Monday, 5 September 2016

Why Martin Prefers His Own Model To Halliday's

Martin (1992: 571):
Before turning to the plane of ideology, the question of distinguishing register and genre as semiotic planes will be taken up once again with reference to the work of Halliday, Hasan and Longacre, none of whom "stratify" context along these lines.  Their models can each be shown however to involve additional complexity that the genre and register model here avoids.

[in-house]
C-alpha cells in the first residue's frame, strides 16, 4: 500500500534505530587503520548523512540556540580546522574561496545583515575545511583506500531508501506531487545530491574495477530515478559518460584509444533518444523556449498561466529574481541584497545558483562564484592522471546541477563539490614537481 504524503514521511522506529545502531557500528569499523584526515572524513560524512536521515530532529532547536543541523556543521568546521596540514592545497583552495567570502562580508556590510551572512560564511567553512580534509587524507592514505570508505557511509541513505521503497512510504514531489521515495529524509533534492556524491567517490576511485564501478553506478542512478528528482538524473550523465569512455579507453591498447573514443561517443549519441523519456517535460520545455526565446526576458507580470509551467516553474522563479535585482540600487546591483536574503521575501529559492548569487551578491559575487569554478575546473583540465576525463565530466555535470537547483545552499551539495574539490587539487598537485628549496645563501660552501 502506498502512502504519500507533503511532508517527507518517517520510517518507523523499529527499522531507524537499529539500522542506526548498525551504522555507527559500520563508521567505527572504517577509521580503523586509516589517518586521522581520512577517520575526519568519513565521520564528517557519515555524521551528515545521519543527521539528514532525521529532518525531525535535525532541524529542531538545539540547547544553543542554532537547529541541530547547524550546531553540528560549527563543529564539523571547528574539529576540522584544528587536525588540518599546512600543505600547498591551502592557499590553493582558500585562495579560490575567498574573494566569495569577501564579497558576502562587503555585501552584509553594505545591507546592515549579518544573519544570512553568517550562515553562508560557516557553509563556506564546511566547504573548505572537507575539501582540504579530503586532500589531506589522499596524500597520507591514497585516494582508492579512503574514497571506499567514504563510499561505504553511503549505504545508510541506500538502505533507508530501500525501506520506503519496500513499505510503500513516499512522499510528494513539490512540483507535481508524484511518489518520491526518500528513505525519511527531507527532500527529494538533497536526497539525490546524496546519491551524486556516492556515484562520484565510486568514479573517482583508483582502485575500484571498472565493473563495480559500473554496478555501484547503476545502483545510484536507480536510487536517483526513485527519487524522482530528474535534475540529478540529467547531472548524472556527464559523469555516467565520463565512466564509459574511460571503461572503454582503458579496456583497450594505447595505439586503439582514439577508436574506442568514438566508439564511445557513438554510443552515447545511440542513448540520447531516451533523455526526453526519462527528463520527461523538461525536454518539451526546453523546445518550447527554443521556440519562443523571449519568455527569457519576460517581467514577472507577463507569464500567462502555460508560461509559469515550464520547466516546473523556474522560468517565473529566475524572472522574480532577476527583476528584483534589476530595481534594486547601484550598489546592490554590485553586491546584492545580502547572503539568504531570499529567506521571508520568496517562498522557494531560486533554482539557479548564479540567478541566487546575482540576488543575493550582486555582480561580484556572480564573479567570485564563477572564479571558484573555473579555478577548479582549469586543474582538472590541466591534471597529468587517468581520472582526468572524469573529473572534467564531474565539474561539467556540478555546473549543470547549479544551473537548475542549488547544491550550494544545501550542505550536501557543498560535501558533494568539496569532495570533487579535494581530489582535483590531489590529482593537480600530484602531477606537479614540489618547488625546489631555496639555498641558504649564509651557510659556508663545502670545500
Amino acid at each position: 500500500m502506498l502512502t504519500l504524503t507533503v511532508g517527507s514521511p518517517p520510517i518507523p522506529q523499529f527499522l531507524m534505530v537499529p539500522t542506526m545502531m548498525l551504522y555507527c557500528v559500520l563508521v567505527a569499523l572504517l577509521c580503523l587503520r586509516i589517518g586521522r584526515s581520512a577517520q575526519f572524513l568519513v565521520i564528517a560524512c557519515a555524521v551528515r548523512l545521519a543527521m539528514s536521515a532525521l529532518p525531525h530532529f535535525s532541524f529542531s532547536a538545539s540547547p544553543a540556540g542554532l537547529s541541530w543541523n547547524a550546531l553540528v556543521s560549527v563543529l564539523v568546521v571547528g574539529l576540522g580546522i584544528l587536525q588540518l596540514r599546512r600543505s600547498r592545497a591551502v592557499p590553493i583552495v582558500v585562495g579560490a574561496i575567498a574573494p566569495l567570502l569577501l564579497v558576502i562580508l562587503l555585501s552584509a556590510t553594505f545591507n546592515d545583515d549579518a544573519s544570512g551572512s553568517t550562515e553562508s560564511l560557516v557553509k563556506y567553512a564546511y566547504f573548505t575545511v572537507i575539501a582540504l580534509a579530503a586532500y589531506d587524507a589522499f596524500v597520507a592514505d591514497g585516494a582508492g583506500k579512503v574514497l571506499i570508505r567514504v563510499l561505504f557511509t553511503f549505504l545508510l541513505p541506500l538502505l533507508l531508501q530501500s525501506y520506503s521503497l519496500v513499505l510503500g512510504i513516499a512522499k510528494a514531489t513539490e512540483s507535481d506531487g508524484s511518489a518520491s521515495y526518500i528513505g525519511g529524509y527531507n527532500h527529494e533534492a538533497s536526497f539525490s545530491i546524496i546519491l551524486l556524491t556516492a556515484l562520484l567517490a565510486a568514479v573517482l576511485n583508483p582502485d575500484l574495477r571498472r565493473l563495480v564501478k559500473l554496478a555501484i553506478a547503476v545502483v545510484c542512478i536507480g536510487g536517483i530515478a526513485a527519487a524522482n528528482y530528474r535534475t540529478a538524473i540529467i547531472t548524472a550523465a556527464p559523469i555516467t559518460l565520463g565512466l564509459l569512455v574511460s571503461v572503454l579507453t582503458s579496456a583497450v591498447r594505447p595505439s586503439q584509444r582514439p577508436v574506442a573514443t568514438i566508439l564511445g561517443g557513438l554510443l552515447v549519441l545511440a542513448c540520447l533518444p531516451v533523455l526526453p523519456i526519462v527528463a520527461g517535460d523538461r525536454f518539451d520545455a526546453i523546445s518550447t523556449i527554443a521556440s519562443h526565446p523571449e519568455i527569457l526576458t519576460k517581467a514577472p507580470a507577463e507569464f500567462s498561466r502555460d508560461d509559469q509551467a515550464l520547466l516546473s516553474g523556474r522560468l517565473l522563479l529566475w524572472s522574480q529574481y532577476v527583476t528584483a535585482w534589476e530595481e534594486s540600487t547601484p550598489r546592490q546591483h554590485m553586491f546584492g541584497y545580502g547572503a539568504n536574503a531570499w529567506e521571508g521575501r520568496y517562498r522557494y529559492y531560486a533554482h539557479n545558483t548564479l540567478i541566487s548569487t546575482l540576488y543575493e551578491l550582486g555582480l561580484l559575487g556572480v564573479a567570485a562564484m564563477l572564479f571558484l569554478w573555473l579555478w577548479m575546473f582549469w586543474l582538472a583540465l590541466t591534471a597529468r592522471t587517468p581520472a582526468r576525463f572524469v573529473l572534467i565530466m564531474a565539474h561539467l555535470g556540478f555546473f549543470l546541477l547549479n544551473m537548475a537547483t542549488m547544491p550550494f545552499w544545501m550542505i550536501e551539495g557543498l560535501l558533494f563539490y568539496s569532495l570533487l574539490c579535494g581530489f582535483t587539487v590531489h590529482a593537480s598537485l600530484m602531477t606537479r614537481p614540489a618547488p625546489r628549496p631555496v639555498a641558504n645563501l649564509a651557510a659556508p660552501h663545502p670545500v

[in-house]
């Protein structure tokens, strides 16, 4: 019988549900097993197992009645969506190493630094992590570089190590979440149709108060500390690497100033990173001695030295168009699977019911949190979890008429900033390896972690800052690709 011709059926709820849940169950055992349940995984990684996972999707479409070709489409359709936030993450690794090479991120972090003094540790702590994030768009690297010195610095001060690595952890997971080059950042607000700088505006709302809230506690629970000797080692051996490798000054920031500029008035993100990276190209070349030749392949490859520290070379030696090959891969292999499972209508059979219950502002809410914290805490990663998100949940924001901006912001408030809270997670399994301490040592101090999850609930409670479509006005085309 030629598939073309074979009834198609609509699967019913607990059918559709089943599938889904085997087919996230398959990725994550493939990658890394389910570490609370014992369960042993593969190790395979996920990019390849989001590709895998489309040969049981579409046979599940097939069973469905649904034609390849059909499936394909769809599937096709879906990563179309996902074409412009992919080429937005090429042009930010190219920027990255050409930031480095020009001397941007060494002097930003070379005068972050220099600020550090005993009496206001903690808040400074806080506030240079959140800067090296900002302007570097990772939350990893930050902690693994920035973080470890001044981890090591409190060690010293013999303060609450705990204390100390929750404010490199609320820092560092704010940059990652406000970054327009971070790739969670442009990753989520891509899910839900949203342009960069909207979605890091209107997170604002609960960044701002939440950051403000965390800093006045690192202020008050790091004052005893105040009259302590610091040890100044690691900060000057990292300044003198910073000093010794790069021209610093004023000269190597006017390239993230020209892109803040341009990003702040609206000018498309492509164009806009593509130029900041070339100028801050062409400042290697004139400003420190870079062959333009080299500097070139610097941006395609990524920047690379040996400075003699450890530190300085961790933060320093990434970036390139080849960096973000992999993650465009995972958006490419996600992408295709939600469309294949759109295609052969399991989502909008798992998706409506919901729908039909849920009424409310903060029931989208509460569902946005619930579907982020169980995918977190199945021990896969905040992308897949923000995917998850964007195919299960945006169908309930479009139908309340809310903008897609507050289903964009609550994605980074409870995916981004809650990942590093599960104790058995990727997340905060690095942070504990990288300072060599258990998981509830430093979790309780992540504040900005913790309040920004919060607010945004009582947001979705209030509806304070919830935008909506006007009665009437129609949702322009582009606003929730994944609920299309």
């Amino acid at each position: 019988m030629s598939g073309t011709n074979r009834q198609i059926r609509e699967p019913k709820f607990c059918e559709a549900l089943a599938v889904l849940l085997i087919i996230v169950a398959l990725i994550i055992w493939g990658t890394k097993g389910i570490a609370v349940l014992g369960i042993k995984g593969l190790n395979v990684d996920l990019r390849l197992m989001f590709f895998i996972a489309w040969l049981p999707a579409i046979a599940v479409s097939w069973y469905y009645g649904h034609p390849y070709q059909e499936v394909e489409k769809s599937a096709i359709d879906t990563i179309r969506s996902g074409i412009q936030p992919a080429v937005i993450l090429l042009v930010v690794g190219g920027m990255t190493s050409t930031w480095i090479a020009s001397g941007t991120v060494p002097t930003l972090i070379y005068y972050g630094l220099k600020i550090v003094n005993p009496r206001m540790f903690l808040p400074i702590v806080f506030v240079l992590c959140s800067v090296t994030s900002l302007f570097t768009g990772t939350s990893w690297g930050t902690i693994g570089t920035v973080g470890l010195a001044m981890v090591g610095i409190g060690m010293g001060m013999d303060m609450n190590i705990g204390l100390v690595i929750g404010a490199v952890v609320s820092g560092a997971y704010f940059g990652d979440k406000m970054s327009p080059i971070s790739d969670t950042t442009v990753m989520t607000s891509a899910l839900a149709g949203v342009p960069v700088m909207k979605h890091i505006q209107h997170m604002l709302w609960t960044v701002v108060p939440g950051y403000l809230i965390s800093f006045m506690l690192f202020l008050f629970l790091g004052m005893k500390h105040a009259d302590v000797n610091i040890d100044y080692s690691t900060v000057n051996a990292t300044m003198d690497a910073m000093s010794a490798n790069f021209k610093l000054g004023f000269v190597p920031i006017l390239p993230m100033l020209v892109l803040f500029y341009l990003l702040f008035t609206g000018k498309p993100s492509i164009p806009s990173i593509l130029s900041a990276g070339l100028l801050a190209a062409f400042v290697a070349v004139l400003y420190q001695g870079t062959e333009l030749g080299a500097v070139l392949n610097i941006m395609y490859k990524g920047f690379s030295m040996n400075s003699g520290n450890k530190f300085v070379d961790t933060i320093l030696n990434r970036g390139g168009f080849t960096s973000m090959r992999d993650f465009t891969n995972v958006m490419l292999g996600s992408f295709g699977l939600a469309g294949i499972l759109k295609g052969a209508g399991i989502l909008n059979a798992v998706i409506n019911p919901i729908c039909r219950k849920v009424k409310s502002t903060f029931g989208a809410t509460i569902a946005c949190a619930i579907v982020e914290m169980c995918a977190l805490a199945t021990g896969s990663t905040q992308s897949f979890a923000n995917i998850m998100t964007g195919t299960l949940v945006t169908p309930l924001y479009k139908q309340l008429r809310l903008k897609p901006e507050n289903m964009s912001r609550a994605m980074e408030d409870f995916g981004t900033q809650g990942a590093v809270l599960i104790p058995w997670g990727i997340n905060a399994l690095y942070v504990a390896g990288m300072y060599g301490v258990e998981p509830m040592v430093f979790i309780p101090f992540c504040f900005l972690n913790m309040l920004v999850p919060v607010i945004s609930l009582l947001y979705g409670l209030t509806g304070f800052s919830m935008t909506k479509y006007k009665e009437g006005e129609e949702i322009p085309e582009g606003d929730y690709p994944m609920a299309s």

Blogger Comments:

[1] This is the beginning of Martin's argument as to why his model of register and genre as contextual planes is preferable to (his misunderstanding of) Halliday's original model in which genre and register are construed, instead, as complementary perspectives on varieties of language.

[2] It will be demonstrated in the following posts that this is the opposite of what is true.  That is, it will be demonstrated that Martin's model is more complex, as well as being inconsistent with several dimensions of the architecture of SFL theory.  It will also be demonstrated that Martin misrepresents the work of Halliday and Hasan in the course of his argument.

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